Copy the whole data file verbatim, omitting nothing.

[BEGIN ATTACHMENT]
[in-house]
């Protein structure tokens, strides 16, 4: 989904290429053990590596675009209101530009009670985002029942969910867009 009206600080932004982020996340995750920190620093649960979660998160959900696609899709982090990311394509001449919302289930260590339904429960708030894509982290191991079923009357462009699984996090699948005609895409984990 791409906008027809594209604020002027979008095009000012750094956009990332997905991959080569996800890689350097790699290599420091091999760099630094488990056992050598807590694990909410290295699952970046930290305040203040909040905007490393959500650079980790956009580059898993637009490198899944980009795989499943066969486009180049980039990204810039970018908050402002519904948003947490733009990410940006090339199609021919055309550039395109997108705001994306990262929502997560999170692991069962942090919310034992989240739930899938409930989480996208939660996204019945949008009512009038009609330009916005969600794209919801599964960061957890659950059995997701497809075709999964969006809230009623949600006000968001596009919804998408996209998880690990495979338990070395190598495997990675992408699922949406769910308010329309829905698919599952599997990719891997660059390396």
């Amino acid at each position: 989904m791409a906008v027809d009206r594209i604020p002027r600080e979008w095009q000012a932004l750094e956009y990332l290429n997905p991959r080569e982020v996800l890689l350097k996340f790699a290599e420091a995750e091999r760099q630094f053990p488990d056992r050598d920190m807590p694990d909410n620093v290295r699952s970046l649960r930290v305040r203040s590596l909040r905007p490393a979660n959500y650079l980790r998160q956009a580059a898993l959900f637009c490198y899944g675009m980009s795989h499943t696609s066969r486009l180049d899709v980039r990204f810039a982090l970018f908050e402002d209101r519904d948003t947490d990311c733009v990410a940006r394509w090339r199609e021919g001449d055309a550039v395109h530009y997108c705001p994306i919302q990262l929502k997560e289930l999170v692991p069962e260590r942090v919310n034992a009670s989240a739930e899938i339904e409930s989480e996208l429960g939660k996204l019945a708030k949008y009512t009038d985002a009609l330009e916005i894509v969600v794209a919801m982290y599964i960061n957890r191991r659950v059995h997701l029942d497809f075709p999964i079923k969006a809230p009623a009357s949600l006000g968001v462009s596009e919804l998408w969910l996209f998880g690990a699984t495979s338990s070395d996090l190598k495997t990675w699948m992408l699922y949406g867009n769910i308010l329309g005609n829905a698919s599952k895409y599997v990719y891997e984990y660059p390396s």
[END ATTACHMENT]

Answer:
[in-house]
């Protein structure tokens, strides 16, 4: 989904290429053990590596675009209101530009009670985002029942969910867009 009206600080932004982020996340995750920190620093649960979660998160959900696609899709982090990311394509001449919302289930260590339904429960708030894509982290191991079923009357462009699984996090699948005609895409984990 791409906008027809594209604020002027979008095009000012750094956009990332997905991959080569996800890689350097790699290599420091091999760099630094488990056992050598807590694990909410290295699952970046930290305040203040909040905007490393959500650079980790956009580059898993637009490198899944980009795989499943066969486009180049980039990204810039970018908050402002519904948003947490733009990410940006090339199609021919055309550039395109997108705001994306990262929502997560999170692991069962942090919310034992989240739930899938409930989480996208939660996204019945949008009512009038009609330009916005969600794209919801599964960061957890659950059995997701497809075709999964969006809230009623949600006000968001596009919804998408996209998880690990495979338990070395190598495997990675992408699922949406769910308010329309829905698919599952599997990719891997660059390396």
């Amino acid at each position: 989904m791409a906008v027809d009206r594209i604020p002027r600080e979008w095009q000012a932004l750094e956009y990332l290429n997905p991959r080569e982020v996800l890689l350097k996340f790699a290599e420091a995750e091999r760099q630094f053990p488990d056992r050598d920190m807590p694990d909410n620093v290295r699952s970046l649960r930290v305040r203040s590596l909040r905007p490393a979660n959500y650079l980790r998160q956009a580059a898993l959900f637009c490198y899944g675009m980009s795989h499943t696609s066969r486009l180049d899709v980039r990204f810039a982090l970018f908050e402002d209101r519904d948003t947490d990311c733009v990410a940006r394509w090339r199609e021919g001449d055309a550039v395109h530009y997108c705001p994306i919302q990262l929502k997560e289930l999170v692991p069962e260590r942090v919310n034992a009670s989240a739930e899938i339904e409930s989480e996208l429960g939660k996204l019945a708030k949008y009512t009038d985002a009609l330009e916005i894509v969600v794209a919801m982290y599964i960061n957890r191991r659950v059995h997701l029942d497809f075709p999964i079923k969006a809230p009623a009357s949600l006000g968001v462009s596009e919804l998408w969910l996209f998880g690990a699984t495979s338990s070395d996090l190598k495997t990675w699948m992408l699922y949406g867009n769910i308010l329309g005609n829905a698919s599952k895409y599997v990719y891997e984990y660059p390396s």